The past few days have seen a reminder of many recurring problems in Pakistan’s history. The victimisation of Shias, horror in the battle against polio, a never ending energy crisis, and reminders of a poor economic reality. However, new governments have been sworn in, and the to be Prime Minister, as well other newly elected politicians, have made optimistic claims on Pakistan’s future. In this post-election era, there appears to be fresh hope amidst the harsh daily realities for the citizens of Pakistan. - Photos and text by Agencies
Fresh optimism: the new Khyber Pakhtunkhwa government is sworn in on the same day. They believe a change in policy to negotiation with the TTP may help curb the violence that has torn Pakistan’s social fabric.
Boys cool themselves off in the burgeoning summer sun. The sight of disabled and disadvantaged children out on the streets is a constant reminder of the poverty prevalent in Pakistan’s poor economic reality.
The blood stained feet of a health worker fighting polio. She was shot dead by unknown gunmen. The World Health Organization was forced to suspend their polio eradication campaign in certain areas of Pakistan.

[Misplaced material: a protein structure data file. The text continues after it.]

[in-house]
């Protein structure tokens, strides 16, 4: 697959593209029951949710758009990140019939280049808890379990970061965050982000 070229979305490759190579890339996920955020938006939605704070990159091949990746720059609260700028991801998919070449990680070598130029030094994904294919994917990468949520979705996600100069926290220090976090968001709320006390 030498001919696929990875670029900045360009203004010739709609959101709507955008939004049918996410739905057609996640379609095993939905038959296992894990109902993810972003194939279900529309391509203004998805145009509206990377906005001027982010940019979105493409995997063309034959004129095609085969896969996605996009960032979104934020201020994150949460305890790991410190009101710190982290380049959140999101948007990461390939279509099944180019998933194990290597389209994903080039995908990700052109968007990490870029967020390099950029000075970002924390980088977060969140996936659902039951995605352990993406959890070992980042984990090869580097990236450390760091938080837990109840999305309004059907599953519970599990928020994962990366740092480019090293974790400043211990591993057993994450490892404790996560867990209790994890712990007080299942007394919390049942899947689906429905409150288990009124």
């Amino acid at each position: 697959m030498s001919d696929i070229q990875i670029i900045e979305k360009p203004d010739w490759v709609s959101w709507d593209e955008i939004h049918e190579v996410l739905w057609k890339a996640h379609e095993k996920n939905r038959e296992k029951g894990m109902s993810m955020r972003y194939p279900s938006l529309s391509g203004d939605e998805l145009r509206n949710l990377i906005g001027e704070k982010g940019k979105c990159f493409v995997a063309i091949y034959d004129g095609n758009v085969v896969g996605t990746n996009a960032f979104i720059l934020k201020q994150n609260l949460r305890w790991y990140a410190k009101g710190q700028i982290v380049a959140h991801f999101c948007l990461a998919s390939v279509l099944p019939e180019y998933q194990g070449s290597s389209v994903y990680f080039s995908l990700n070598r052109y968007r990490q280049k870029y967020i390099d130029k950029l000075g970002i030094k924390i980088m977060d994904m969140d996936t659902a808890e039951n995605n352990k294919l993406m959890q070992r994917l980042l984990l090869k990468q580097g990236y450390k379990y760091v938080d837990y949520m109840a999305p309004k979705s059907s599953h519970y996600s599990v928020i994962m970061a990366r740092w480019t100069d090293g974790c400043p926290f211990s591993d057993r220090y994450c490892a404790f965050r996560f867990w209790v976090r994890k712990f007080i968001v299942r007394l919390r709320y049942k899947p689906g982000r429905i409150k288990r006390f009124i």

Prime minister elect Nawaz Sharif addresses the country on the 14th anniversary of Pakistan’s first nuclear test. He promises to bring an end to the economic and energy crises. Pakistan’s populace eagerly await the results.
A woman mourns the death of a loved one in a bomb blast near a Shia locale in Peshawar. Shias areas are under constant threat from the Taliban and their offshoot organizations.
The bodies of a Shia lawyer and his two children are carried solemnly to their graves. Shia professionals have been individually targeted. Even whole families have been morbidly executed.
On the same day Sindh’s new government is sworn in. Despite it mostly mirroring that of the previous five years, perhaps this is a time where political pressure will force change in Sindh and its burning metropolis Karachi..
Pakistan’s largest minority, women, are represented in this Sindh assembly. Despite the heartbreak people face in their daily lives, there is renewed hope in the progress of democracy. Only time will heal the deep-rooted wounds. However, the question is, how long?
Women on the lookout for water in Rawalpindi. The energy crisis across Pakistan has halted water supply in Rawalpindi and Peshawar. Clean drinking water remains a scarce resource throughout the country.